The Basics of VA Loan Assumption

The VA Loan assumption is a kind of gray area. Those who have taken out a VA loan or are familiar with the process have heard that a VA loan can be assumed under certain circumstances, but a lot of the particulars about how the assumption works and how it is carried out are not understood. VA Loan assumptions aren’t all that complicated, they just need a little bit of explaining to be laid out in an understandable way.


The “Assumability” of a VA loan is one of the biggest advantages of the VA Loan Guaranty in the first place. In fact, learning of the assumable nature of the VA loan is often what tips the scales for someone trying to determine if a VA loan is right for them. The reason this is such a large advantage is because it allows the new buyer to take over the loan at the established interest rate – instead of the current market rate. While that is true for any loan assumption, not merely VA loans, the VA will do you one better; the VA funding fee on an assumption of an existing loan is a mere .5%, as opposed to the 2.1-3.3% funding fee for the opening of a new VA loan. VA Loan assumptions also have a tendency to be in the right place at the right time. For a military member arriving at a new station, he or she has good odds that they’ll find another military member trying to sell their home in an area convenient to the base.


To take advantage of the VA loan assumption option, it’s important to know how it works. The VA has published clear, specific guidelines for assumptions. The first condition for the assumption is that the new borrower taking over the VA loan must also be VA eligible. It’s designed to work best in a situation where one VA borrower hands off the mortgage to another VA borrower. What is being assumed is the liability of the mortgage; the new borrower takes the liability of the mortgage over from the old borrower. But the condition that the new borrower is also VA eligible is not the only condition. In order for the Release of Liability (ROL) to be approved, three other conditions need to be met.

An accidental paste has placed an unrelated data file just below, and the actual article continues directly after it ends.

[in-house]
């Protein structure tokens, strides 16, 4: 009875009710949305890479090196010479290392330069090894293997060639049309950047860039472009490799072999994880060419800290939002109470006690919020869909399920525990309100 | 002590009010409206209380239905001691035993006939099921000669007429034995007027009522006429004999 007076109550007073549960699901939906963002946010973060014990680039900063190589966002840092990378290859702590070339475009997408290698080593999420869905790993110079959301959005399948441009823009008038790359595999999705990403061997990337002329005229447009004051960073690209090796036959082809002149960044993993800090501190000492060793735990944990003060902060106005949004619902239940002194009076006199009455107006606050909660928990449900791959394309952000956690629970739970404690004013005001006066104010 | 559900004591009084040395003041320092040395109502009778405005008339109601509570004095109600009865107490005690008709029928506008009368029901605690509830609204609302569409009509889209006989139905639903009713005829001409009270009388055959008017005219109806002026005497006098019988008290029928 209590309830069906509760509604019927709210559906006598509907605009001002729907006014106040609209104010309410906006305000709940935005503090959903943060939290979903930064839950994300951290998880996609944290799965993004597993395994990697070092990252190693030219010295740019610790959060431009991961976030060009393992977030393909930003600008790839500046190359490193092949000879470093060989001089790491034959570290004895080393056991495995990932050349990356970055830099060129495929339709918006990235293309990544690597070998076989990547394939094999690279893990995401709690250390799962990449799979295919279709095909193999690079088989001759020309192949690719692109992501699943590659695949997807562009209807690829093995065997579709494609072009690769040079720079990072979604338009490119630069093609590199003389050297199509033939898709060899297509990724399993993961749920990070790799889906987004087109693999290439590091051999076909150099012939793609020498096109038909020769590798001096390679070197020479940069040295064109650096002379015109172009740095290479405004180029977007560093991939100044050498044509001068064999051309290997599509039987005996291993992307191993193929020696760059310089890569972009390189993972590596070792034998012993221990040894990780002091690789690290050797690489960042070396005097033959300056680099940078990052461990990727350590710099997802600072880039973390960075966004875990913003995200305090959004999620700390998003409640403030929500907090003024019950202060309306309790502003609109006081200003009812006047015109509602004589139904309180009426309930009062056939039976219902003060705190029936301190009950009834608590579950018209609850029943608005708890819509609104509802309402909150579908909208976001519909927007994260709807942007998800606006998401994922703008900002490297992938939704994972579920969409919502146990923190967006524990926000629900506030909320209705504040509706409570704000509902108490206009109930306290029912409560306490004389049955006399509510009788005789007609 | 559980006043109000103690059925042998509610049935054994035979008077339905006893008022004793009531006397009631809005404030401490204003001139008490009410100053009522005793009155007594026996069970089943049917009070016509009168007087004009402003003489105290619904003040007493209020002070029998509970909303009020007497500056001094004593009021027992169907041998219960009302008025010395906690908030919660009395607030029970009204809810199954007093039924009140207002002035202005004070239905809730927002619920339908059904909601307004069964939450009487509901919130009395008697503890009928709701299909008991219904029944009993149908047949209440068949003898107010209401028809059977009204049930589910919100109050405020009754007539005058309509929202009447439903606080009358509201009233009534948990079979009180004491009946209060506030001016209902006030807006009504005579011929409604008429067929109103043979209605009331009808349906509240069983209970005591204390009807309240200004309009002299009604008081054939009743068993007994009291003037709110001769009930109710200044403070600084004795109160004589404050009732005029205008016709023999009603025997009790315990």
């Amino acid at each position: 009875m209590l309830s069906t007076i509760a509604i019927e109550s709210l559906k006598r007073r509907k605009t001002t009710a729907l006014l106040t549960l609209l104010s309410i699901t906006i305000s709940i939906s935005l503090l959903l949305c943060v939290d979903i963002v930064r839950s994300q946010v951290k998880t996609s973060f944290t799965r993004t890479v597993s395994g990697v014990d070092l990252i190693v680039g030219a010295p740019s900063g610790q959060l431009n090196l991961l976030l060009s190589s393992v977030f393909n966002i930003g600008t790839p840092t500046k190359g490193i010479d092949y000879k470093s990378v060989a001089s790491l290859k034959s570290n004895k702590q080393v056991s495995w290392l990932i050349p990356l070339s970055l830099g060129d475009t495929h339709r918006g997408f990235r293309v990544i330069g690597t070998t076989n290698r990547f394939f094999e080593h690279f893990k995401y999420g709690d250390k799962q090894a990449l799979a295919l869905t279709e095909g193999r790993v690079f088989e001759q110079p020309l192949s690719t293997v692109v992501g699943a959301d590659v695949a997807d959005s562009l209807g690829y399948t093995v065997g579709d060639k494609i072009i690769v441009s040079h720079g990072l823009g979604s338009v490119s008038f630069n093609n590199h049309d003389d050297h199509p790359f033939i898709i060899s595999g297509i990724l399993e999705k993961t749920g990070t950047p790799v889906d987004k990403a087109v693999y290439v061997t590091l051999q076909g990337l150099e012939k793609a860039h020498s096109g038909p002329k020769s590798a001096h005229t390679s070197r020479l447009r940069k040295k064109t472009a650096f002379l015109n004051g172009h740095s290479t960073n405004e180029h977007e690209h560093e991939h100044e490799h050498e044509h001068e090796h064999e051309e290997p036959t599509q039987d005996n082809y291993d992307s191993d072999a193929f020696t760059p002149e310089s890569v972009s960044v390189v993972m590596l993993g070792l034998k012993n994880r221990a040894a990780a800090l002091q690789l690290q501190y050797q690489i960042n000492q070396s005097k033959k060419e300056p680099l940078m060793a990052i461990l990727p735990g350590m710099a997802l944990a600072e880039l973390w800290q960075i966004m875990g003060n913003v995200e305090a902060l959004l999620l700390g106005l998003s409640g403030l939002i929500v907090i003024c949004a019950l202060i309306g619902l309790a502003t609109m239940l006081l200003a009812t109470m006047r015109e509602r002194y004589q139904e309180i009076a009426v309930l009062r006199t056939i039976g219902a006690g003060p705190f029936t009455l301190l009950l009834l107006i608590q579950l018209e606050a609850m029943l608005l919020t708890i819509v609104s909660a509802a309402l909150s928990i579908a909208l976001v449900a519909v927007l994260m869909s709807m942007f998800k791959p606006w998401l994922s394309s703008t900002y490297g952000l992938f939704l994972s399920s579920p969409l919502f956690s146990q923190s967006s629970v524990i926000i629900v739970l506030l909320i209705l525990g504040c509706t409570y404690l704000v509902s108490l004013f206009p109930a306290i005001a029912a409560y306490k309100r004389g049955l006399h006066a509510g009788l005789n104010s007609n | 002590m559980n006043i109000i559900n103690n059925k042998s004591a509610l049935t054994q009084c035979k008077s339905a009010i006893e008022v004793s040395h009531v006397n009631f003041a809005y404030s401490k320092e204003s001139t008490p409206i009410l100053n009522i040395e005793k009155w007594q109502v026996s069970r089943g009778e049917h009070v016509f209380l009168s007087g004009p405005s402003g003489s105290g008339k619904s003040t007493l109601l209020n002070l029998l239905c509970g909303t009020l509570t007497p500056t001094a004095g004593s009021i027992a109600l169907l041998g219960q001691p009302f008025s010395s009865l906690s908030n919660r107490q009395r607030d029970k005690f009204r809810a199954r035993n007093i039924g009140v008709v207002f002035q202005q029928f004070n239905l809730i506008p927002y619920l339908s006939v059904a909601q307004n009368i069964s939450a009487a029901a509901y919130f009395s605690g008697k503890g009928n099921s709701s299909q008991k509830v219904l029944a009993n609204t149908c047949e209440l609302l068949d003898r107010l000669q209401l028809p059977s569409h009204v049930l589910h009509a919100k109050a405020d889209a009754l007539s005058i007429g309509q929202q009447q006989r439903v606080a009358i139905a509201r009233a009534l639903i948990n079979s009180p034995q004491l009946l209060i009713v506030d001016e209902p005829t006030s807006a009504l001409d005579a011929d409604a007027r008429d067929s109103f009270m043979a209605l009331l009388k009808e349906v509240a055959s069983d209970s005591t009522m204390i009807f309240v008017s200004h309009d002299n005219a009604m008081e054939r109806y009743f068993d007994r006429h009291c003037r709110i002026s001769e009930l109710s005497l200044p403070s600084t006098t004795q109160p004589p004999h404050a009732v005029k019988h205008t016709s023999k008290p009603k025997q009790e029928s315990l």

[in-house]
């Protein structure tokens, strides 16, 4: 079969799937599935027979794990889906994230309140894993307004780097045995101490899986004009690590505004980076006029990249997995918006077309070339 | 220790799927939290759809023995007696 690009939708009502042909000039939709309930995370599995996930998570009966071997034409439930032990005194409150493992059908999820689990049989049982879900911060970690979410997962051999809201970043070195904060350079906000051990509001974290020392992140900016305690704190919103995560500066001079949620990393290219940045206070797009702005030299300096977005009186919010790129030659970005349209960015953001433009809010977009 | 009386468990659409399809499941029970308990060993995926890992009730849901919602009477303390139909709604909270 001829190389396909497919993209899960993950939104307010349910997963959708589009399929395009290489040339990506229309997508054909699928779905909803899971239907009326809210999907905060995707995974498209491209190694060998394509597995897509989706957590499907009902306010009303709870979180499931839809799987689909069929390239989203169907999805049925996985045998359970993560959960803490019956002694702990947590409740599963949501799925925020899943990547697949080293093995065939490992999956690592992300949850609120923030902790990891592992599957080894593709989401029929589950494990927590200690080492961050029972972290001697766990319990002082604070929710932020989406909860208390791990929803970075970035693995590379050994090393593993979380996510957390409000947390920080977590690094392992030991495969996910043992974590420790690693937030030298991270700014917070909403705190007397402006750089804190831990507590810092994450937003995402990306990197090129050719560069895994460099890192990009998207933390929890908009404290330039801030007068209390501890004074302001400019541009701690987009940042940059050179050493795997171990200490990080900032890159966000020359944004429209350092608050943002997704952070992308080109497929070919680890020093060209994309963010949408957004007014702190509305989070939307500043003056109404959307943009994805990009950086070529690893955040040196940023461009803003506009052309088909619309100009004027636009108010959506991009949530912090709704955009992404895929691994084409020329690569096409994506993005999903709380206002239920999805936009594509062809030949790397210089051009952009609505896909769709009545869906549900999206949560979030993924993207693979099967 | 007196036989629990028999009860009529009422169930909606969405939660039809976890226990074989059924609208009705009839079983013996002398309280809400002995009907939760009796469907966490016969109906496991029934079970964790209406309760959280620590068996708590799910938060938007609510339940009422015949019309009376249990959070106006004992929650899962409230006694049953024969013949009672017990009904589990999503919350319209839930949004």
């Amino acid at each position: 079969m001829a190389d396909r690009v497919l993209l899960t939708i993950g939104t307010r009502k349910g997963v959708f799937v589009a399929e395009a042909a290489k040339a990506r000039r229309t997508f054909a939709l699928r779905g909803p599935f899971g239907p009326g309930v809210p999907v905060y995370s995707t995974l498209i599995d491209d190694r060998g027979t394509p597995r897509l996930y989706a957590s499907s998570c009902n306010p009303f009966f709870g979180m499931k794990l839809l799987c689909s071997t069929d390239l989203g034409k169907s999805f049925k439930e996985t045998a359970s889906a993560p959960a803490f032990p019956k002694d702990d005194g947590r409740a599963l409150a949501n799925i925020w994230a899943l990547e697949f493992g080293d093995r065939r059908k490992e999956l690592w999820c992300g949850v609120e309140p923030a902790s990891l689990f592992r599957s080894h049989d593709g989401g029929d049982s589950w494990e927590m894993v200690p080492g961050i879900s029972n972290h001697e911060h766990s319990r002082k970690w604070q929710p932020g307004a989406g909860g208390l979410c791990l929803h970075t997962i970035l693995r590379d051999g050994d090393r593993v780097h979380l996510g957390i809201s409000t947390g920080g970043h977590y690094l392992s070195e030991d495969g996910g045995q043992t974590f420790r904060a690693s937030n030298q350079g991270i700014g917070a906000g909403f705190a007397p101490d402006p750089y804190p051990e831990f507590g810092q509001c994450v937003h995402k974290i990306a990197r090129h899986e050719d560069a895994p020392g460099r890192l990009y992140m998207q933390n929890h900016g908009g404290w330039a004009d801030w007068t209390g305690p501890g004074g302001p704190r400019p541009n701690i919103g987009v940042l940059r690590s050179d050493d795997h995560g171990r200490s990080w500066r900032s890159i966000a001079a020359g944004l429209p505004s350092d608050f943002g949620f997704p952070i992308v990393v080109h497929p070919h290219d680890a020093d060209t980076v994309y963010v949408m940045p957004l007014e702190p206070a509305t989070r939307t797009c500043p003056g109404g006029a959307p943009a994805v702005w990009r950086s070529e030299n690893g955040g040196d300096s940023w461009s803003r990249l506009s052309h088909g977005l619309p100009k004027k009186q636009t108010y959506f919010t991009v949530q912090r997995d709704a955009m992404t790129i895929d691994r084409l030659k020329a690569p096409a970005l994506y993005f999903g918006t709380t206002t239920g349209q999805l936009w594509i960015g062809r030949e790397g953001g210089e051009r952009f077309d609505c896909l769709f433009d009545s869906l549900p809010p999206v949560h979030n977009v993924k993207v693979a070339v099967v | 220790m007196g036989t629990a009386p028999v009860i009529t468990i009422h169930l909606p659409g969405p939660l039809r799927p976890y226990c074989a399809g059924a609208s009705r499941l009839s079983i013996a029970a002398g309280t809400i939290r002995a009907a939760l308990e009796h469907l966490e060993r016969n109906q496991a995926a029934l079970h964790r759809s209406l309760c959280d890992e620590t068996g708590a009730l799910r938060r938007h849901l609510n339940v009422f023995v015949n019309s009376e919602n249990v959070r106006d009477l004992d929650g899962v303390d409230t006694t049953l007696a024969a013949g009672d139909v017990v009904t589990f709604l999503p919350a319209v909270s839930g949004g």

First, the payments on the loan need to have been kept up-to-date or (possibly) just be brought up to date by the time the assumption takes place. Second, the new borrower must have credit good enough to make it a smart risk on the part of the lender. This is important because the new borrower also needs to demonstrate an adequate ability to pay off the loan (make the monthly payments) just like if the new borrower was opening a new loan instead of assuming an old one. Third, the borrower has to put on paper that he or she is willing to assume the liability of the loan to the federal government. This requirement ensures that the new borrower fully understands the obligations that goes with assumption along with the benefits.


It is required by law to obtain an ROL for the loan assumption if the original loan was made on or after March 1, 1988. Being 25 years ago, that date means that the great majority of loan assumptions will need to obtain an ROL. Just in case the seller is tempted to engage in some sort of less-than-legal arrangement, the seller should be aware that if he or she does not obtain an ROL from the lender before the loan is assumed by the new buyer, the lender can force the seller to use the “due on sale” clause of the loan instrument. Not a pretty picture. The buyer could even be forced to pay the loan in full immediately or face an equally immediate foreclosure. They don’t joke around with the requirement to obtain an ROL.


For a loan that was opened pre-March 1988, an ROL is not required for it to be assumed, but it’s still a smart idea because it protects the seller in case the buyer has issues making payments or defaults on the loan. In this case, the ROL is not acquired through the lender, but directly through the VA. This is because a pre-March 1988 loan is considered freely-assumable. For the VA’s part, this is preferred because the buyer must take over the obligation to indemnify the VA for any losses on the mortgage. For additional protection, the VA will often recommend that the seller also obtain an ROL through the lender.

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